Gender concerns are gaining increasing recognition in climate change negotiations. At COP20 there will be either a “Women and Climate Day” or a “Gender and Climate Change Day” to further stress the importance of gender-sensitive approaches across landscapes.
Although women are believed to be more vulnerable to climate change, data on this issue are scarce. Drawing on research on resilience of men and women in four different landscapes (the Peruvian and Bolivian Altiplano; the Ethiopian Highlands; the Kenyan ASALs; and Bangladesh’s lowlands), we will show that there are many disparities in men’s and women’s access to and control over key assets needed to cope with climatic shocks and adapt to long-term change.
The landscapes they inhabit are a key factor influencing their resilience, more so in contexts where where changes are driven by the intersection of climate change and markets. This means that how markets are or are not developed, will affect how climate change impacts vulnerable populations. The answers lie partly in social norms, which influence male and female participation in groups, their respective marketing strategies, and their access to information. But crop biodiversity also plays a role in building farmers’ resilience. The session discussed implications the findings have for policies, and analyzed how the results can be used to inform climate change negotiators.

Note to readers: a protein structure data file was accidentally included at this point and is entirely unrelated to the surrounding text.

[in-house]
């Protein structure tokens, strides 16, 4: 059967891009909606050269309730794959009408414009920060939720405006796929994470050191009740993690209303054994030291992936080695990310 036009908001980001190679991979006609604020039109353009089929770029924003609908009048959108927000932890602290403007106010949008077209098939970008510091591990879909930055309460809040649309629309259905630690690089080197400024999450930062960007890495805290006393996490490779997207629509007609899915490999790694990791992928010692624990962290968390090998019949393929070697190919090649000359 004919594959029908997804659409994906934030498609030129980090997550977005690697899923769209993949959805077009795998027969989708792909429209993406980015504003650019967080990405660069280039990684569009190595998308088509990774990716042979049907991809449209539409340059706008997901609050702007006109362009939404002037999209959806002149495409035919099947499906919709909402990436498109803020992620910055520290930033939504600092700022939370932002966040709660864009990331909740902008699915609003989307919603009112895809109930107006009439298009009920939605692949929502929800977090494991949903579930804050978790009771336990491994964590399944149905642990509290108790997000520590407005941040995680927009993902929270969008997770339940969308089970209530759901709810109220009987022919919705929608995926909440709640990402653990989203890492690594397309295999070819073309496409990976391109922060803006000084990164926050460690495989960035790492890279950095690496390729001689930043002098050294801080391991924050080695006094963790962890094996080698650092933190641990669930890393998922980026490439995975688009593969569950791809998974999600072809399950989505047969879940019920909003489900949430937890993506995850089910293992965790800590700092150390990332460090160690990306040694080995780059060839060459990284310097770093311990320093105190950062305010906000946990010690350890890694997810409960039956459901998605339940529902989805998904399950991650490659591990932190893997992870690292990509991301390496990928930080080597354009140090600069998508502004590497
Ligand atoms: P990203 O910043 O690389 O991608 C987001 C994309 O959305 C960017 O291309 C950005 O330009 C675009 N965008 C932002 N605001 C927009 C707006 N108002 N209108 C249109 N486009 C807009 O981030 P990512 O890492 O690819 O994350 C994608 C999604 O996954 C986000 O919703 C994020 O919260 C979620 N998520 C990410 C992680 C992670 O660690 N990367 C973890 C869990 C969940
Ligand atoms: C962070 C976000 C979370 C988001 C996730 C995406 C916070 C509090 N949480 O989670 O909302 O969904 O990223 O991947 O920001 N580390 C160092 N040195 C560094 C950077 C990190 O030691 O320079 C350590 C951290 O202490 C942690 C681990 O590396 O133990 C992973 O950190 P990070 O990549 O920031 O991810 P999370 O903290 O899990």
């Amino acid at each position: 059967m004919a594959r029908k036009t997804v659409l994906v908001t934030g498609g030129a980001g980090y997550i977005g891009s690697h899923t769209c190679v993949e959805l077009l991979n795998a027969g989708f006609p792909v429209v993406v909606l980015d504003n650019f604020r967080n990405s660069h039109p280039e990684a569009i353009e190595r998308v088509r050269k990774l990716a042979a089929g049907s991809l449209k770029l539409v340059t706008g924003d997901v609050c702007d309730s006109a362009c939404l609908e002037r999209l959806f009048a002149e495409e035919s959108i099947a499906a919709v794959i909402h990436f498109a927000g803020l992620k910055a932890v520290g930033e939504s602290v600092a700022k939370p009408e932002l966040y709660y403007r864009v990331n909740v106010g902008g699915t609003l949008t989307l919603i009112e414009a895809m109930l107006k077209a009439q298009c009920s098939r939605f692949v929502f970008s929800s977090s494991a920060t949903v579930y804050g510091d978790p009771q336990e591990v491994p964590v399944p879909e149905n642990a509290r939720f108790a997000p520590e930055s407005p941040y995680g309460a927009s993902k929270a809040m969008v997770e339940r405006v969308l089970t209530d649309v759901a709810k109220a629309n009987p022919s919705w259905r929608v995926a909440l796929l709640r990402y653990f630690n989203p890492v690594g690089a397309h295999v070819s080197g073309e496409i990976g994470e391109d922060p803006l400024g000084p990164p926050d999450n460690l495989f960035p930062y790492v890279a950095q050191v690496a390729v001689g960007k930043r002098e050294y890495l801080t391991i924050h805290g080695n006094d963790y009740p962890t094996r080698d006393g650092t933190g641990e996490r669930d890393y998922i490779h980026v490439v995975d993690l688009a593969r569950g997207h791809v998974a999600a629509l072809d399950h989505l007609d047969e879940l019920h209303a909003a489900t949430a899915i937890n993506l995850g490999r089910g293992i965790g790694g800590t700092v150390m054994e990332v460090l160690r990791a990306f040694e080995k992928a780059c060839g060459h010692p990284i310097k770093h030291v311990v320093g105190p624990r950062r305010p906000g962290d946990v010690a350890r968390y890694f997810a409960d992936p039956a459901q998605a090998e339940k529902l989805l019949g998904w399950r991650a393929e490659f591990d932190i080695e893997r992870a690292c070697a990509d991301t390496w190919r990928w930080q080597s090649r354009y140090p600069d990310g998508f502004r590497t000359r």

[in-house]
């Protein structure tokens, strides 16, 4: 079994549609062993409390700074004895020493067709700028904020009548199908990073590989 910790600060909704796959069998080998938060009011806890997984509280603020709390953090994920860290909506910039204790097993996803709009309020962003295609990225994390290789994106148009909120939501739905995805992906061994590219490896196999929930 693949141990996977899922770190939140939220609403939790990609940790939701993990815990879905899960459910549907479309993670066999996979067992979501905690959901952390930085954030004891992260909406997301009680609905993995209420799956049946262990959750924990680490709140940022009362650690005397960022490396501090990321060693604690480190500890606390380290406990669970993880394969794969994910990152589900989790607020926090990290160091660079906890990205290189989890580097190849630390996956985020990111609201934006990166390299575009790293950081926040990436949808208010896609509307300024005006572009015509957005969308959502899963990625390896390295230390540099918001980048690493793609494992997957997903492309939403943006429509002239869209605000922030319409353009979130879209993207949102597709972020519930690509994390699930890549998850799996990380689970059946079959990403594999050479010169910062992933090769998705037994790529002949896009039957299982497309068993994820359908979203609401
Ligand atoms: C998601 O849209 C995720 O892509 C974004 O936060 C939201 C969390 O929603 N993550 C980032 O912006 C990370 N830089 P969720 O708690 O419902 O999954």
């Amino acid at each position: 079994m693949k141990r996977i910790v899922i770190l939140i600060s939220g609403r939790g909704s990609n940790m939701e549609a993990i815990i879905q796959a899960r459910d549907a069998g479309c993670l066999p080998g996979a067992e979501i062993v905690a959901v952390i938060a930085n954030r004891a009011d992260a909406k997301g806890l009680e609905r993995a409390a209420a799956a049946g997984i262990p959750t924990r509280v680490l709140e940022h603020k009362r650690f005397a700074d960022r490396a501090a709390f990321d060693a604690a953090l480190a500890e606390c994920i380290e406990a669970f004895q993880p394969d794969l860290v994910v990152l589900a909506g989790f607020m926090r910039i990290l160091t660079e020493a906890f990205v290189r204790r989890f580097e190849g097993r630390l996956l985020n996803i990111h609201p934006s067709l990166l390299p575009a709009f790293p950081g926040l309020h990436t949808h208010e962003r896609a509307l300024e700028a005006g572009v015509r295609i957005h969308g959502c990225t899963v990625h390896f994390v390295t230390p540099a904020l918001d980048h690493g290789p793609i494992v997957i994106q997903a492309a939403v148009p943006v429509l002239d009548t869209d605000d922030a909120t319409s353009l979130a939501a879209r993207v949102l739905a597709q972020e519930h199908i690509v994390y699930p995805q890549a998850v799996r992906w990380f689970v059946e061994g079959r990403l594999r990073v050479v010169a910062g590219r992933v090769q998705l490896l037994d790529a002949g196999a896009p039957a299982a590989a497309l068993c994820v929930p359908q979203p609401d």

Key questions addressed:
- How do perceptions of climate change and climate risk vary between genders and from landscape to landscape?
- Which strategies for adaptation to climate change are available to men and women in the four different landscapes, and which ones do they prefer? How can barriers be overcome?
- How are gender and vulnerability issues framed in climate change negotiations and how can new results feed into a re-framing based on policy implications from these landscapes?
Valdivia, C., A. Seth, J. L. Gilles, M. García, E. Jiménez, J. Cusicanqui, F. Navia, and E. Yucra. 2010. Adapting to Climate Change in Andean Ecosystems: Landscapes, Capitals, and Perceptions Shaping Rural Livelihood Strategies and Linking Knowledge Systems. Annals of the Association of American Geographers. 100 (4): 818-834.
Valdivia, C., J. Gilles, and C. Turin. 2013. Andean Pastoral Women in a Changing World: Challenges and Opportunities. Rangelands. 35(6): 75-81.